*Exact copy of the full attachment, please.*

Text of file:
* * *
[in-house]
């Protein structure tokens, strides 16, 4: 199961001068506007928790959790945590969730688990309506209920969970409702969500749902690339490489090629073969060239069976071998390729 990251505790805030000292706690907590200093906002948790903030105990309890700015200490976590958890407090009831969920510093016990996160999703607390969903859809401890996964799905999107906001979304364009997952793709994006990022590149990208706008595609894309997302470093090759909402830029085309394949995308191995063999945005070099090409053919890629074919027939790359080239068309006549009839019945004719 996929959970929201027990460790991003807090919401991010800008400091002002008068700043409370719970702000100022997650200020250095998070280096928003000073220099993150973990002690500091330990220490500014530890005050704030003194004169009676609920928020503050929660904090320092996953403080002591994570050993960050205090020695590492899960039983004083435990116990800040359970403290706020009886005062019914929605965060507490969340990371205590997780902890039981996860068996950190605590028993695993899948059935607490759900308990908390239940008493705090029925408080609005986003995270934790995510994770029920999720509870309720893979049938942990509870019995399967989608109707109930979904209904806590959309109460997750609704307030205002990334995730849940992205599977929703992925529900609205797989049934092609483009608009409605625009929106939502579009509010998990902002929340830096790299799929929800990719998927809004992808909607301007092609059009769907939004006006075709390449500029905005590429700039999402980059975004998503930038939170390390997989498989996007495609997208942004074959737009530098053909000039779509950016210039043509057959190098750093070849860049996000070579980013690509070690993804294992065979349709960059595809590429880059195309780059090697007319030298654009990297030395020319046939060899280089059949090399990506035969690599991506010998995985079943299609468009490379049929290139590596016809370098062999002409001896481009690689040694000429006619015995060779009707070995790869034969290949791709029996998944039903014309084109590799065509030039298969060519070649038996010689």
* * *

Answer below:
[in-house]
């Protein structure tokens, strides 16, 4: 199961001068506007928790959790945590969730688990309506209920969970409702969500749902690339490489090629073969060239069976071998390729 990251505790805030000292706690907590200093906002948790903030105990309890700015200490976590958890407090009831969920510093016990996160999703607390969903859809401890996964799905999107906001979304364009997952793709994006990022590149990208706008595609894309997302470093090759909402830029085309394949995308191995063999945005070099090409053919890629074919027939790359080239068309006549009839019945004719 996929959970929201027990460790991003807090919401991010800008400091002002008068700043409370719970702000100022997650200020250095998070280096928003000073220099993150973990002690500091330990220490500014530890005050704030003194004169009676609920928020503050929660904090320092996953403080002591994570050993960050205090020695590492899960039983004083435990116990800040359970403290706020009886005062019914929605965060507490969340990371205590997780902890039981996860068996950190605590028993695993899948059935607490759900308990908390239940008493705090029925408080609005986003995270934790995510994770029920999720509870309720893979049938942990509870019995399967989608109707109930979904209904806590959309109460997750609704307030205002990334995730849940992205599977929703992925529900609205797989049934092609483009608009409605625009929106939502579009509010998990902002929340830096790299799929929800990719998927809004992808909607301007092609059009769907939004006006075709390449500029905005590429700039999402980059975004998503930038939170390390997989498989996007495609997208942004074959737009530098053909000039779509950016210039043509057959190098750093070849860049996000070579980013690509070690993804294992065979349709960059595809590429880059195309780059090697007319030298654009990297030395020319046939060899280089059949090399990506035969690599991506010998995985079943299609468009490379049929290139590596016809370098062999002409001896481009690689040694000429006619015995060779009707070995790869034969290949791709029996998944039903014309084109590799065509030039298969060519070649038996010689």